Saturday, January 7, 2012

Using Videos with TPRS - 2

My Spanish 1 students and I have been working on the Cuentos de Ensalada script (and enjoying it) but I decided that we needed something totally different for a few days to change things up a little. I pulled out a another video that I had also used with the Honors Spanish 4 class in the fall. The title of the video is "El Monstruo del Armario". I wanted to save it for Spanish 4, but once again I realized that since I'm using TPRS with my Spanish 1 students, they knew almost all of the vocabulary necessary to understand the initial telling of the story (by me) and for their retelling. In fact, I had to search for words that I could add into the story to increase their vocabulary.

The 3 vocabulary words I chose were: el pasillo, una pesadilla (which I never did work into the story), and enciende. Now that the lesson is finished, I wish I would have taken an extra day to also work with the following vocabulary: se acuesta, se acerca, and una cuerda.

Here is an outline of my lesson. I have 70-minute class periods and I started the lesson during the 2nd half of the period one day and continued it into the following day for 2/3 of the class. (If you haven't watched the video yet, then I suggest that you do so I don't ruin the ending for you in my description of the lesson. It's less than 3 minutes; suitable for secondary students.)

1. Write focus words on the board, translate them, PQA: el pasillo, una pesadilla, enciende. This was a perfect chance to include a lot of conversation when we talked about the different pesadillas that the students had when they were younger.

2. I told the story, reviewing after each new statement, and asking for their input but I "guided" them to give the answer I was looking for.
Review the story with class retell and partner retells.

3. Show the video until 2:33, which is when the dad opens the wardrobe doors. Ask students to guess what he sees in the wardrobe. I had some great guesses - even "Eduardo, el elefante" that always seems to pop up in stories from time to time was one of the guesses. NOBODY guessed the right answer even though I kept telling them that it is a Spanish word that they know.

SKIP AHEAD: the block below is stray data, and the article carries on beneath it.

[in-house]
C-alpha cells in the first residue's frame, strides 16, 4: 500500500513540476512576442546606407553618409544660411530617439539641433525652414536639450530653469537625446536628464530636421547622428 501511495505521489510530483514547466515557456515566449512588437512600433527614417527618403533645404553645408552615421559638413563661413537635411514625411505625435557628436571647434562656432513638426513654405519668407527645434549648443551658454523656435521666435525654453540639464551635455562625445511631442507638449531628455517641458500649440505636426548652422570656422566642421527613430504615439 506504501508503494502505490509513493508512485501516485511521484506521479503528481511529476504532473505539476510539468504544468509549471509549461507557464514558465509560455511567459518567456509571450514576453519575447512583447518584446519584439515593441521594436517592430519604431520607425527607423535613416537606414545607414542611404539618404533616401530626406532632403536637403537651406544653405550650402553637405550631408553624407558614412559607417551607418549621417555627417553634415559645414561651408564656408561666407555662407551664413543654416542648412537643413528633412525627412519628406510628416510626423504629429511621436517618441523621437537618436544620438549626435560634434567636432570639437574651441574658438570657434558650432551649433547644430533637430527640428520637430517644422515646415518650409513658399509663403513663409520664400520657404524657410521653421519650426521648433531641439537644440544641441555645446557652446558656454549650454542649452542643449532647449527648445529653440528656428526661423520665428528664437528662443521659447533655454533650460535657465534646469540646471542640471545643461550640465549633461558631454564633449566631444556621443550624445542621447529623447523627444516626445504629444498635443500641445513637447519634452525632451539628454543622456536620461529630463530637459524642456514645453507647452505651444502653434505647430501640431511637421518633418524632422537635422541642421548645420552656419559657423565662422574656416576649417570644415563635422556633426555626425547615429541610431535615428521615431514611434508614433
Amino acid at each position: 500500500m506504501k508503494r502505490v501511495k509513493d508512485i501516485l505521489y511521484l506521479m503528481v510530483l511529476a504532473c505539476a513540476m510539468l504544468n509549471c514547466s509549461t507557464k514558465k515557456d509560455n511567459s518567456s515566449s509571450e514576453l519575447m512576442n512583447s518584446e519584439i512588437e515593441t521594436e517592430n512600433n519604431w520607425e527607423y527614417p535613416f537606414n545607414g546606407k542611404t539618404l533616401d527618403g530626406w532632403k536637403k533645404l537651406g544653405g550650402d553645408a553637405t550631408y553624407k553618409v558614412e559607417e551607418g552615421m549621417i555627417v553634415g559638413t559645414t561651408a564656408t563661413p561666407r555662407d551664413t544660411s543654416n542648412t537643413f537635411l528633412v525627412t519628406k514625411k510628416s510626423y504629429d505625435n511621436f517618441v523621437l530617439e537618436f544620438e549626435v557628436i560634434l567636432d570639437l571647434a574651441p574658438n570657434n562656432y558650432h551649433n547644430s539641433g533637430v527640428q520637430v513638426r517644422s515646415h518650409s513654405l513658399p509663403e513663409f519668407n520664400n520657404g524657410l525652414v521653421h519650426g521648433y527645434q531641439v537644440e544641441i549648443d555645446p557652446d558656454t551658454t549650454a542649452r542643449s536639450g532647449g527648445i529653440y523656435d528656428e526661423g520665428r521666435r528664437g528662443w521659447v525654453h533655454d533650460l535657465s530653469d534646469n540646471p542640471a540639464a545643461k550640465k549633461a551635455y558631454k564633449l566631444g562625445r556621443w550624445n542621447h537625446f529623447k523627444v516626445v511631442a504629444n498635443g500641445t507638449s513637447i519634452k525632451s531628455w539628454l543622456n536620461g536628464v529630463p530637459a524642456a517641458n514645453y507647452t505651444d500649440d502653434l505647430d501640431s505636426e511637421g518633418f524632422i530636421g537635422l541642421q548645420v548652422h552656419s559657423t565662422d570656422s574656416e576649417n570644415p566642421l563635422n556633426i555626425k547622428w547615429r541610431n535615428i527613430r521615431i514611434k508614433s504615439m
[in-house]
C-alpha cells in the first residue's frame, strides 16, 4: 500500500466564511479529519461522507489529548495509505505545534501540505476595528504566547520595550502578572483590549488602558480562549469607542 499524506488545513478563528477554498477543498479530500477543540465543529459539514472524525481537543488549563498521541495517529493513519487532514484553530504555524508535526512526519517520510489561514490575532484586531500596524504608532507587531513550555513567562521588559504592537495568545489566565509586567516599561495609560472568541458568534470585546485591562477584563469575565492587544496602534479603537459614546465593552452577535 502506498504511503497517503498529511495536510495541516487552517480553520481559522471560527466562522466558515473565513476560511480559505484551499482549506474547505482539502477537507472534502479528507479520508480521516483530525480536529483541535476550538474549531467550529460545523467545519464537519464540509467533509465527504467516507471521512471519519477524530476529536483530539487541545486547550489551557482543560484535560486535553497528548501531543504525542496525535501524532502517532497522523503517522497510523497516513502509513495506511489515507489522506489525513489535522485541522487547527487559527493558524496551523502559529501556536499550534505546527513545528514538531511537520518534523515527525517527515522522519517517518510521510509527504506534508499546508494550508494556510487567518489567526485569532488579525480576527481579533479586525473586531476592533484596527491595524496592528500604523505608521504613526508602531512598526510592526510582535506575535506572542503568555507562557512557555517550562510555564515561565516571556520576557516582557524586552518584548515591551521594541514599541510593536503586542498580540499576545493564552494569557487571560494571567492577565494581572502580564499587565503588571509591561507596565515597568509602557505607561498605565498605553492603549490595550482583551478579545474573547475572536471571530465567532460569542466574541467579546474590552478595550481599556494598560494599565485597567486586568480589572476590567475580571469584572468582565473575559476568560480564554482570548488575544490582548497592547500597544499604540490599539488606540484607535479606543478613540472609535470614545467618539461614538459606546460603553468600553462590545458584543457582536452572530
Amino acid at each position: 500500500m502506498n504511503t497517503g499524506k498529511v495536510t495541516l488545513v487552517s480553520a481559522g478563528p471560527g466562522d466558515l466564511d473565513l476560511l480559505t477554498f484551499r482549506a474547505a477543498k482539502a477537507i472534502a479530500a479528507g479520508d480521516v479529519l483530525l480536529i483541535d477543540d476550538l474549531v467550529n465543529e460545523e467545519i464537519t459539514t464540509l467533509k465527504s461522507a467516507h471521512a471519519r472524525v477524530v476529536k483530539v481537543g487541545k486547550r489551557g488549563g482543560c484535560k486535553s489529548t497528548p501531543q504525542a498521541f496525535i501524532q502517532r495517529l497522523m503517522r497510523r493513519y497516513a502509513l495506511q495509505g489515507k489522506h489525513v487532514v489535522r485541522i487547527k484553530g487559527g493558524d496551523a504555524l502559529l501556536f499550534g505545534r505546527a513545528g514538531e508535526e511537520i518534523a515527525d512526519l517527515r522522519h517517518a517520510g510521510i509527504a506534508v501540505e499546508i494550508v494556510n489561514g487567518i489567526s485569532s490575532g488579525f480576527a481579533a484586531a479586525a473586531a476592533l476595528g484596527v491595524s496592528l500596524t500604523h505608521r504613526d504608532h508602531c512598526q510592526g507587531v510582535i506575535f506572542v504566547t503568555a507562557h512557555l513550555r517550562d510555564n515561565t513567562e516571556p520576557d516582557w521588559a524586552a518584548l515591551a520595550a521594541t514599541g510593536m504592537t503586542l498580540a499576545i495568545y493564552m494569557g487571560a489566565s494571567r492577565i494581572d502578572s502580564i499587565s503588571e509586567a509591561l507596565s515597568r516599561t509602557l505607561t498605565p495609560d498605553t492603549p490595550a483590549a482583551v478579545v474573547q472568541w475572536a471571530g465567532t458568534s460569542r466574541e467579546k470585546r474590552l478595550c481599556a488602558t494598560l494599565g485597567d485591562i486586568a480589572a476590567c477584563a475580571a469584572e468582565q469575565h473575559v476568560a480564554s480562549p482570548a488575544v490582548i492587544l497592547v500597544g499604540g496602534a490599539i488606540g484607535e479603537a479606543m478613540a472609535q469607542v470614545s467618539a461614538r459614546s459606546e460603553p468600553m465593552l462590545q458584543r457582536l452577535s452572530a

4. Then I continued the video until 2:37, stopping it as soon as the students saw the boy in the closet but before they see what is happening behind the dad.

5. I distributed the paper that is embedded below. Students worked in groups of 2 to write 11 sentences on the part of the video that they saw. It seemed the only problem with writing that the students had was that I didn't provide enough lines - they were able to saw more than 11 sentences!

Then after the 2nd photo on the paper, they had to write 4 sentences to describe what they thought happened next.

6. Students read their last 4 sentences aloud and other students translated them to English.

7. Finally, I showed them the last few seconds of the video.

8. For the last activity, I used a collage of the shots from the video, but this time instead of me saying a sentence and the students naming the number to which it pertains, the students said the sentences and then their classmates said which picture frame was described.

Or, here is a link of the same photo collage but only photos 1-9 so you can review the events up to the boy in the closet without the students seeing the last several photos.

Click HERE for @kplacido (Kristy Placido) script for the Monstruo del Armario reading

This morning I looked over the sentences that the students wrote on the worksheet and with just a few days until the end of the semester, I can clearly see the benefits of TPRS in their writing skills. Obviously with this story there isn't much need to use the verbs in anything other than the 3rd person singular, but the students' overall writing impressed me. It gives me assurance that they're adequately prepared to move onto Spanish 2 (but oh how I'd love to keep them for another few weeks or month!)

I may make some Cloze activities for them to do on Monday or make an audio recording with Quicktime for a listening exercise or, maybe I should just move on to the next chapter of Cuentos de Ensalada.

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